Banjo Social Discovery App

Interview with Banjo CEO Damien Patton

Banjo Social Discovery App

I’ve been testing out Banjo, the new social discovery app, over the past week. I must say, I’m quite impressed. In a nutshell, the free iPhone app allows you to “discover what you’re missing.” For example, open Banjo and see what’s happening with your friends or others in your local area… or Paris.

The beauty of it, you can check Twitter, Facebook, Foursquare and Gowalla all from one app thanks to Banjo’s CEO Damien Patton. I recently interviewed Patton and because I’d rather cut all of my boring questions out, I’ve only uploaded his answers directly to the YouTube channel.

Of course, you can read my full review on AppCraver. Also, don’t forget to give Banjo some Facebook and Twitter love.

Press Release: Banjo, a Palo Alto-based company that empowers social networking users with the ability to find what matters most to them, today launched a new social discovery service.

Banjo helps users explore social and local conversations across social networks and zero in on the most relevant updates happening nearby. Best of all, Banjo allows for social exploration no matter where the user is located, regardless of social network and without the need for an update or check-in.

Bringing Calm to Social Network ChaosWith so many social networks to choose from, mobile users are finding it impossible to keep up with the all the opportunities to connect with people. Banjo combines updates across social networks to create a single, integrated service that reveals real-time social connections nearby.

Whether it’s finding and connecting with local friends, making new connections with people who have similar interests or prospecting for new business opportunities, Banjo gives users control of the possibilities around them. With Banjo, users can decide if, when and how to connect, or to just browse and explore what’s happening in the world around them.

Banjo harnesses publicly-available social and local information and gives users the ability to filter that content based on their interest and location. While the possibilities of engaging with new connections are endless, here are a few ways users can take advantage of the serendipity created with Banjo:

  • Meet up with Friends and Colleagues: Say you’re at SFO airport and didn’t check in, tweet or make a social post, but your friend tweets about his flight being delayed. With Banjo, you can quickly discover that your friend is only a few gates away. With these real-time updates, Banjo allows you to never miss an opportunity to connect.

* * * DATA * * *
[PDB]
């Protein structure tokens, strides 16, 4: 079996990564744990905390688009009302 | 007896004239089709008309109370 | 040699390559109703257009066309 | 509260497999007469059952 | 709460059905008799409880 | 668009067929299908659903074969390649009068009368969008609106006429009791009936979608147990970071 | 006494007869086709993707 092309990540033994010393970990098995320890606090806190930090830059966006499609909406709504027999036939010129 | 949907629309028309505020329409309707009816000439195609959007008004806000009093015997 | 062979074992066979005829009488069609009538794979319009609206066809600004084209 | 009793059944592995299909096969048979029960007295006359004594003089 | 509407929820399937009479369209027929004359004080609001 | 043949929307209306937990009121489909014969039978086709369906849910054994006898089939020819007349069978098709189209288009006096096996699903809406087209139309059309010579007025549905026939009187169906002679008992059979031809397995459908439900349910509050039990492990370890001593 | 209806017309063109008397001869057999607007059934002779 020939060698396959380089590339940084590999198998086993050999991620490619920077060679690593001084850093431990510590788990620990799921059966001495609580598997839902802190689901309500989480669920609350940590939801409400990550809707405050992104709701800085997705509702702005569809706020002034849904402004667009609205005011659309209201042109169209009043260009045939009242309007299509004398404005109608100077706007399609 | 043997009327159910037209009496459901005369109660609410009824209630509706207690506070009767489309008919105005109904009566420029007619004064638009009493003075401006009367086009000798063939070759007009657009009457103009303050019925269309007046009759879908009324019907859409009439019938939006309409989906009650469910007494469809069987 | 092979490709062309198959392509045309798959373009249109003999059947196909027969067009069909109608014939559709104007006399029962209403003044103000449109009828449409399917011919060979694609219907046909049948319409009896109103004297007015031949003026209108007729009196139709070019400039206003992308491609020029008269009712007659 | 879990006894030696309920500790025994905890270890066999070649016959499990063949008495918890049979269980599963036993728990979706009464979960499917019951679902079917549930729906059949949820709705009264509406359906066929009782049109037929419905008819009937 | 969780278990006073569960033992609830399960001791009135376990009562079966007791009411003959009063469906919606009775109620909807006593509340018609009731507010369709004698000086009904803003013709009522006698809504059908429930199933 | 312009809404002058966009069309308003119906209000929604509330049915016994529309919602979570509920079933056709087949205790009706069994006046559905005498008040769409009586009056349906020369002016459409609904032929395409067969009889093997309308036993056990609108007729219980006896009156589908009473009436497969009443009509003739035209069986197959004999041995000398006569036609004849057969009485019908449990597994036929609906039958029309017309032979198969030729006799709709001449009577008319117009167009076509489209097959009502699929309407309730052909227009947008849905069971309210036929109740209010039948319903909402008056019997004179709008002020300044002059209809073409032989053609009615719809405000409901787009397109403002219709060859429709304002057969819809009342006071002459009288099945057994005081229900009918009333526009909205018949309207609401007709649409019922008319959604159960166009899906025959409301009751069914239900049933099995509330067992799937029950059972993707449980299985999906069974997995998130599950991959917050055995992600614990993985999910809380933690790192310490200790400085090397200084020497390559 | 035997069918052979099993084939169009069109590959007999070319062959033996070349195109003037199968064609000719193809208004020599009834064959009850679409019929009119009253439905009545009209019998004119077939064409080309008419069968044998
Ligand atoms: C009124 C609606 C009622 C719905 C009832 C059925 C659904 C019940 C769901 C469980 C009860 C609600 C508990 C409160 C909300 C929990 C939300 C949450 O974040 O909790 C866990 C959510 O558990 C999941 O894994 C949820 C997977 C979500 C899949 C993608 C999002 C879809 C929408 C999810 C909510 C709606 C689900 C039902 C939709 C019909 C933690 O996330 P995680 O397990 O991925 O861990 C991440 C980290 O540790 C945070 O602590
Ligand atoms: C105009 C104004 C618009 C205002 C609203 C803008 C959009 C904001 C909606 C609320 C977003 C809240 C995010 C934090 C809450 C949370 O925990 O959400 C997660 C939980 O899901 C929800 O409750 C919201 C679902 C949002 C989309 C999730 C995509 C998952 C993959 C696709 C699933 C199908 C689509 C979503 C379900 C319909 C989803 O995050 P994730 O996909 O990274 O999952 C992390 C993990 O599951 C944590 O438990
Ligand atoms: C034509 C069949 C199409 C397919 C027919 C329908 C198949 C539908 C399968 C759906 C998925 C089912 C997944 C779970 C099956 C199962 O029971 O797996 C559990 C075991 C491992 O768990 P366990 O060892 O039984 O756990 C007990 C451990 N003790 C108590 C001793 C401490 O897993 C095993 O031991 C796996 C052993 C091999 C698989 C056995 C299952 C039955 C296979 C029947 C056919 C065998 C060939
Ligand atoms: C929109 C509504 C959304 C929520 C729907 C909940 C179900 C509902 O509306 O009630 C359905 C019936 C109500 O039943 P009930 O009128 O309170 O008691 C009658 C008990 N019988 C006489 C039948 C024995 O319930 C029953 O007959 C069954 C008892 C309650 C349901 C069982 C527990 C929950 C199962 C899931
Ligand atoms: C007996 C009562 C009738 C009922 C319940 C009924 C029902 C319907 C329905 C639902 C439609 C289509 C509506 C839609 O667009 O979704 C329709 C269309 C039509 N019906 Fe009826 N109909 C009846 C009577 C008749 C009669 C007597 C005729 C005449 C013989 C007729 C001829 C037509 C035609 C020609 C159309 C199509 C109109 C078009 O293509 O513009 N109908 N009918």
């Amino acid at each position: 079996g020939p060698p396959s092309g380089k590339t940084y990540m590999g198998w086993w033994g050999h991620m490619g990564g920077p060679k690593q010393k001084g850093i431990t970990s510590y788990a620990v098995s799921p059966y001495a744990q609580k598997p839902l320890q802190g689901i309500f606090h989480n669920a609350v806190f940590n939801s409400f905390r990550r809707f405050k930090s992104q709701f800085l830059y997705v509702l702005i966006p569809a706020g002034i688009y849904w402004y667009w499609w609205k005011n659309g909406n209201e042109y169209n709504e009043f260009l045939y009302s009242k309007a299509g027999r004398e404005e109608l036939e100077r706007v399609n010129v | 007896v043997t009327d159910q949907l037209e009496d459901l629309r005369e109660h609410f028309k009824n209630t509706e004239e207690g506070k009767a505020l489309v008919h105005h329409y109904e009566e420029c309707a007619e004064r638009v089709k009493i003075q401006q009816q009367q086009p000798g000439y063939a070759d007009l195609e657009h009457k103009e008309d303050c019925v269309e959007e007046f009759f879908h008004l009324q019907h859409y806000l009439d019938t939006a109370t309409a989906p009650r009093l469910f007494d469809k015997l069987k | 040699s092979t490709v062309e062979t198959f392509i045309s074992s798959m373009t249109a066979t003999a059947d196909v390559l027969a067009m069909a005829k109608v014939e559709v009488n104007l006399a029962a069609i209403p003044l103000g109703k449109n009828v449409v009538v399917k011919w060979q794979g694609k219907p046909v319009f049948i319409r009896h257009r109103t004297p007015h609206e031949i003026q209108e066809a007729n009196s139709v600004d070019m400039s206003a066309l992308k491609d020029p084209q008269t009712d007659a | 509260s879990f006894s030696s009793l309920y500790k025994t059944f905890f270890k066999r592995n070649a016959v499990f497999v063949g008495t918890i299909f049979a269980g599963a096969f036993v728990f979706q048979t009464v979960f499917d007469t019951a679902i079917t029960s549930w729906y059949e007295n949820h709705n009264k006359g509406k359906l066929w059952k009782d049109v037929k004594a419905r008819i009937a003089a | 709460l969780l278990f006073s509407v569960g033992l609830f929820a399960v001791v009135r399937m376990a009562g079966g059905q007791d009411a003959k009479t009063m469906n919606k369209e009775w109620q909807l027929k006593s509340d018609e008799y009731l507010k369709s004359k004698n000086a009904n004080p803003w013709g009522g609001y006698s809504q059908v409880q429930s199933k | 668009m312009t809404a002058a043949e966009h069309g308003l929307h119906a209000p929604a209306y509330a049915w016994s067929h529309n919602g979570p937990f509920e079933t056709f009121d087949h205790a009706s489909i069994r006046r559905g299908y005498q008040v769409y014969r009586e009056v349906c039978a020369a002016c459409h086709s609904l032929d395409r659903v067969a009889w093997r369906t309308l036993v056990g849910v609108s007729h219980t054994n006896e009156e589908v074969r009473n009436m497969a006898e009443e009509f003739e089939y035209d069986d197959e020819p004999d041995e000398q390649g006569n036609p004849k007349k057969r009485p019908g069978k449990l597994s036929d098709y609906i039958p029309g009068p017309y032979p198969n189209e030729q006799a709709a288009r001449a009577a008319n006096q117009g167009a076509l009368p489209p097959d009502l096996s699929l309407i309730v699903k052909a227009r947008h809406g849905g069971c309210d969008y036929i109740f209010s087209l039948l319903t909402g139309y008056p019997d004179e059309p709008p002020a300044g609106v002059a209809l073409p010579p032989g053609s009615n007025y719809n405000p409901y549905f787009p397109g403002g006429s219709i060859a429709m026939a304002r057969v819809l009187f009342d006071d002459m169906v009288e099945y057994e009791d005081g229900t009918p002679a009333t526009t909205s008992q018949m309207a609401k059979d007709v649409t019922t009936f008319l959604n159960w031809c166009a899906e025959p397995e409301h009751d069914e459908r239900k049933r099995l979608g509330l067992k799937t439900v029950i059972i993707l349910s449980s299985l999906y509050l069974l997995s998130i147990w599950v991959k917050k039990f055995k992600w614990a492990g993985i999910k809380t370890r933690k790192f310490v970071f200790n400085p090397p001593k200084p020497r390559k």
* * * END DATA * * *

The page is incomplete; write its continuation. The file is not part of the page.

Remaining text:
• Discover Hidden Gems: Perhaps you’re on a summer trip, visiting NYC, and wondering where to eat, but you’re not familiar with the area. A quick check of Banjo reveals someone raving about a hip, new restaurant, and while you’re enjoying lunch there, you also discover a fabulous shoe sale going on just a few blocks away. Thanks to Banjo, you got a great meal and two new pairs of shoes and your NYC experience is a off to a great start. Now you can tap into the collective intelligence and insight of the people around you,  making relevant choices for your local expeditions – whatever they may be.
  • Explore Beyond Your Boundaries: Do you live, work, or travel in a small town without a lot of activity? Even if none of your friends or people nearby are updating their social networks, Banjo still allows for exploration of what’s happening elsewhere. No longer are you limited to the boundaries of your local networks; Banjo is “elastic” and allows you to check out what’s going on three, 30 – or even 3,000 – miles away. Pick your favorite spots and take a peek; because with Banjo, the ripple effect is what you make of it.


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About Greg Dawson

Mobile | Tech | Entrepreneur | Writer | Photographer | Runner | PR for @gli_ph @istorytime @apecomics | Founder of @appyhourtv

One thought on “Interview with Banjo CEO Damien Patton

  1. Honestly, this has been one of the most convenient and easy apps I have ever used. It’s nice to finally be able to see updates and post them all from one place. I also used Banjo to find places last minute, when I was in a hurry, so i’d say that’s pretty reliable!

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